- The Washington Times - Thursday, February 11, 2010

ANALYSIS/OPINION:

Public media stands alone in its commitment to optimize the potential of media to strengthen our democracy, build stronger communities and improve lives. The editorial “Kill Big Bird” (Jan. 28) challenges the value of federal investment in public media, and yet the Public Broadcasting Service brings more local stories, independent journalism, arts and culture to Americans than any other media enterprise. In addition, PBS is closing the achievement gap in schools and changing the face of classroom learning.

In a media world where ratings and profits drive decisions, public media is unique in its singular focus on the American public, not the bottom line. No other media enterprise is more dedicated to our children, our modern democracy and our culture than public media.

PBS continues to prove its value, as evidenced by the millions of Americans who choose it each day - on-air, online, on mobile devices and in the classroom. Our audiences reflect the diversity of the U.S. population with respect to race and ethnicity, education and income, and half of our online users are younger than 35.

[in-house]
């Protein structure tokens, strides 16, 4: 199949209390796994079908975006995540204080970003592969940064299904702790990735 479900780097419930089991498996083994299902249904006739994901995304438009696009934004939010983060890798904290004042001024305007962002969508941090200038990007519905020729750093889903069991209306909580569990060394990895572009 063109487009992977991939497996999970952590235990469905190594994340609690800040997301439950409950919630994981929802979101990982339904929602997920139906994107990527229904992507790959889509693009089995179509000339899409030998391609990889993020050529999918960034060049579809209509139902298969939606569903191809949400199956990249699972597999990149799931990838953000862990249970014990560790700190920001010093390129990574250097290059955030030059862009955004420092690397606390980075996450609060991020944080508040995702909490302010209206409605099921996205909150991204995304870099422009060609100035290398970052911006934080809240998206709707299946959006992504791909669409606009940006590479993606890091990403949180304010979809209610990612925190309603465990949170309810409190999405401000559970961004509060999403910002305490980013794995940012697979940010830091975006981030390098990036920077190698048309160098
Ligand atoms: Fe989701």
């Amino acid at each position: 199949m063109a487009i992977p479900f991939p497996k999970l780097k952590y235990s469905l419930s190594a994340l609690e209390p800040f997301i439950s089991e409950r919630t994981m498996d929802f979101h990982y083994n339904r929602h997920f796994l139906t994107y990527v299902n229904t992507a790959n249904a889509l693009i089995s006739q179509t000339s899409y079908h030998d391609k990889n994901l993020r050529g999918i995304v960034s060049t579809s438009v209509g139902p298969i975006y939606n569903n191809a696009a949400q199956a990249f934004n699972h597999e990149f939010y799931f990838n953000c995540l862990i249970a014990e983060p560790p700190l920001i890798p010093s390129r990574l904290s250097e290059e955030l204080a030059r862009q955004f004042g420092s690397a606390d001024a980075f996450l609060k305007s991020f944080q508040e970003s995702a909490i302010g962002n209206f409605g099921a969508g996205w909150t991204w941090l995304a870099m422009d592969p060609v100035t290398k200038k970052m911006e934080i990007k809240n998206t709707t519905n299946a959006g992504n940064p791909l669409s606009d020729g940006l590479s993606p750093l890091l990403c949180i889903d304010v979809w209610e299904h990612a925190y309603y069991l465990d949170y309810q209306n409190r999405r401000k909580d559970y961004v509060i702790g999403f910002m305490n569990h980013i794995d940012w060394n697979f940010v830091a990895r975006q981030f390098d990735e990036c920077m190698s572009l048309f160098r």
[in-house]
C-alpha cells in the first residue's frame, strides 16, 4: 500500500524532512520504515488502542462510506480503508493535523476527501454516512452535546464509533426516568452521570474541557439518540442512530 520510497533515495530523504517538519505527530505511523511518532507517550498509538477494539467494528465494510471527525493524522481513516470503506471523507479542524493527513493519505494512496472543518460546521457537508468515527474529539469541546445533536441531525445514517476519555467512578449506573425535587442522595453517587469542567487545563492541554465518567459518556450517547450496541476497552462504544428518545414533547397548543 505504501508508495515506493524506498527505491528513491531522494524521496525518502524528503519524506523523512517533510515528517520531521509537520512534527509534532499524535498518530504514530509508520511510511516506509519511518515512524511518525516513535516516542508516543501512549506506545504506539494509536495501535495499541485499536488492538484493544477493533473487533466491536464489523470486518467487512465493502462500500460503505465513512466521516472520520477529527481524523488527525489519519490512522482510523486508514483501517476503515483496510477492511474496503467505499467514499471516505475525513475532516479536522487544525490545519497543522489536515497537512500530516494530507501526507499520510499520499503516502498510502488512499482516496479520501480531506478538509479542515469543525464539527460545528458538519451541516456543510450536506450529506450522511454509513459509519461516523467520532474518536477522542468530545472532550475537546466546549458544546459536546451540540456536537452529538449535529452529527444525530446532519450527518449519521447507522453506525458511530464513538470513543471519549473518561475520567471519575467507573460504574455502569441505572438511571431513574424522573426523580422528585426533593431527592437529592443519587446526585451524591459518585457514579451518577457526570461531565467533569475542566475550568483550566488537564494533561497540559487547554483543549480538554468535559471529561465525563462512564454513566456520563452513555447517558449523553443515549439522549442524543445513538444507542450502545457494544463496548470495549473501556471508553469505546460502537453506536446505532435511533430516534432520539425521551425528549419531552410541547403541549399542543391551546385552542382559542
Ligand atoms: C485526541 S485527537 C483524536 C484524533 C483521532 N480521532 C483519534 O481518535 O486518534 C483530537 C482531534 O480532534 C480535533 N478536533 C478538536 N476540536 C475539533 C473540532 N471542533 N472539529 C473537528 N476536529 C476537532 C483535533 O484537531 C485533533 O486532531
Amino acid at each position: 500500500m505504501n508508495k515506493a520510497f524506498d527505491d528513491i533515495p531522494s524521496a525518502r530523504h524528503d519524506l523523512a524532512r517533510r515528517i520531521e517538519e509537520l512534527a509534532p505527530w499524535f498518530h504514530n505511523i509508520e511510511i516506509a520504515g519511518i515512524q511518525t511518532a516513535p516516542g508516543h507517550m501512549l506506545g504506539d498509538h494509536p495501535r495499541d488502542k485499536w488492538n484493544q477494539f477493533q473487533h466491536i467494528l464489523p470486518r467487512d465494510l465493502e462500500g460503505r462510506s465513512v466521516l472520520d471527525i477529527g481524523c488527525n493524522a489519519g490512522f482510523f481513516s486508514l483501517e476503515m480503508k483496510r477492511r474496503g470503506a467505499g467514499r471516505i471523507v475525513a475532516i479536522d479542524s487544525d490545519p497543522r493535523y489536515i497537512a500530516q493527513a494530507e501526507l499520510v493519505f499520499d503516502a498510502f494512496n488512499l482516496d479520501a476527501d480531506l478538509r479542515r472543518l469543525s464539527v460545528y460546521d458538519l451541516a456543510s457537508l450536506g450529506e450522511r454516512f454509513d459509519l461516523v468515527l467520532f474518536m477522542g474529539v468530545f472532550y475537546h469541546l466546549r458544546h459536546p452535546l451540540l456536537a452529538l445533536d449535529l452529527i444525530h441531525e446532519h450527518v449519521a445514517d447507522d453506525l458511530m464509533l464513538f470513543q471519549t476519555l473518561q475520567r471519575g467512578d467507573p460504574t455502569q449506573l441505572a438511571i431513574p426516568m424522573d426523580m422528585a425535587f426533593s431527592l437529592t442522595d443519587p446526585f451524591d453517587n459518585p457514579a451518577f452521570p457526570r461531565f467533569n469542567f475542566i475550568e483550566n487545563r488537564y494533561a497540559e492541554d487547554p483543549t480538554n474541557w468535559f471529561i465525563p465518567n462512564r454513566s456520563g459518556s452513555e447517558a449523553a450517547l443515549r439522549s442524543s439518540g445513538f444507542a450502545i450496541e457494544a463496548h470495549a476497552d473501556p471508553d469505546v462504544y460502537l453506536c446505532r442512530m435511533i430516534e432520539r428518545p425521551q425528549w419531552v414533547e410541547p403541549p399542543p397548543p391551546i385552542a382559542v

Further, families are flooding the Web site pbskids.org, where they watch more than 87 million video streams in a single month. Our educational content, which is universally accessible through free, over-the-air broadcasting, is curriculum-based and created with the help of subject-area experts so that every child, regardless of his or her circumstances, can learn reading, science, technology, engineering and math.

America’s economic prosperity depends upon an educated work force and an engaged citizenry. As we continue to pioneer and innovate in media and technology, we ask your readers to take the journey with us and decide for themselves.

PAULA KERGER

President and chief executive

Public Broadcasting Service

Arlington, Va.

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